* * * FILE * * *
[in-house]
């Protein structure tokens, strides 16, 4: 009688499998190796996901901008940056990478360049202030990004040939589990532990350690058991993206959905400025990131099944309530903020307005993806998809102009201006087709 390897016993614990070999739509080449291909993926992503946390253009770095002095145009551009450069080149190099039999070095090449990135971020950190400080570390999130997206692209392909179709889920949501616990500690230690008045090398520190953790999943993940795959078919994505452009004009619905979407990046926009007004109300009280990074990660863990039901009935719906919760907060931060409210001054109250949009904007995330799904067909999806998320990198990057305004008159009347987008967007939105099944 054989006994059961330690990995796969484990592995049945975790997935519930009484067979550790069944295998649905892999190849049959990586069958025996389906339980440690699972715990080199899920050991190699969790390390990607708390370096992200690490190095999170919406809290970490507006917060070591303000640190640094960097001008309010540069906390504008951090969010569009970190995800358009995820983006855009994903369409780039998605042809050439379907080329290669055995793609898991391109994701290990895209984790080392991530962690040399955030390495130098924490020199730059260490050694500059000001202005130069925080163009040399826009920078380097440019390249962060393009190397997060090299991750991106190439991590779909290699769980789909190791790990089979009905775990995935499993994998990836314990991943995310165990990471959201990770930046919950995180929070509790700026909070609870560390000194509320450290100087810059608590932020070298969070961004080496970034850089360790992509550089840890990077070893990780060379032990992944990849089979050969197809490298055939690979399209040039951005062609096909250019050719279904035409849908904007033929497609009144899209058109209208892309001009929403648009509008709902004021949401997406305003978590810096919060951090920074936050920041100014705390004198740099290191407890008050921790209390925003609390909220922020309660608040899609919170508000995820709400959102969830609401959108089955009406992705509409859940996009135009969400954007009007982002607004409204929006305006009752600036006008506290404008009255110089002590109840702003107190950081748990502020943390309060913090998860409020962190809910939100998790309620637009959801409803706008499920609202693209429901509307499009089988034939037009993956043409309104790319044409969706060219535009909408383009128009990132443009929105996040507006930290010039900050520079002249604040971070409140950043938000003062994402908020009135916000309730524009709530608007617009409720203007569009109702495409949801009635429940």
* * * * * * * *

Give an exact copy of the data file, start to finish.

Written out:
[in-house]
């Protein structure tokens, strides 16, 4: 009688499998190796996901901008940056990478360049202030990004040939589990532990350690058991993206959905400025990131099944309530903020307005993806998809102009201006087709 390897016993614990070999739509080449291909993926992503946390253009770095002095145009551009450069080149190099039999070095090449990135971020950190400080570390999130997206692209392909179709889920949501616990500690230690008045090398520190953790999943993940795959078919994505452009004009619905979407990046926009007004109300009280990074990660863990039901009935719906919760907060931060409210001054109250949009904007995330799904067909999806998320990198990057305004008159009347987008967007939105099944 054989006994059961330690990995796969484990592995049945975790997935519930009484067979550790069944295998649905892999190849049959990586069958025996389906339980440690699972715990080199899920050991190699969790390390990607708390370096992200690490190095999170919406809290970490507006917060070591303000640190640094960097001008309010540069906390504008951090969010569009970190995800358009995820983006855009994903369409780039998605042809050439379907080329290669055995793609898991391109994701290990895209984790080392991530962690040399955030390495130098924490020199730059260490050694500059000001202005130069925080163009040399826009920078380097440019390249962060393009190397997060090299991750991106190439991590779909290699769980789909190791790990089979009905775990995935499993994998990836314990991943995310165990990471959201990770930046919950995180929070509790700026909070609870560390000194509320450290100087810059608590932020070298969070961004080496970034850089360790992509550089840890990077070893990780060379032990992944990849089979050969197809490298055939690979399209040039951005062609096909250019050719279904035409849908904007033929497609009144899209058109209208892309001009929403648009509008709902004021949401997406305003978590810096919060951090920074936050920041100014705390004198740099290191407890008050921790209390925003609390909220922020309660608040899609919170508000995820709400959102969830609401959108089955009406992705509409859940996009135009969400954007009007982002607004409204929006305006009752600036006008506290404008009255110089002590109840702003107190950081748990502020943390309060913090998860409020962190809910939100998790309620637009959801409803706008499920609202693209429901509307499009089988034939037009993956043409309104790319044409969706060219535009909408383009128009990132443009929105996040507006930290010039900050520079002249604040971070409140950043938000003062994402908020009135916000309730524009709530608007617009409720203007569009109702495409949801009635429940």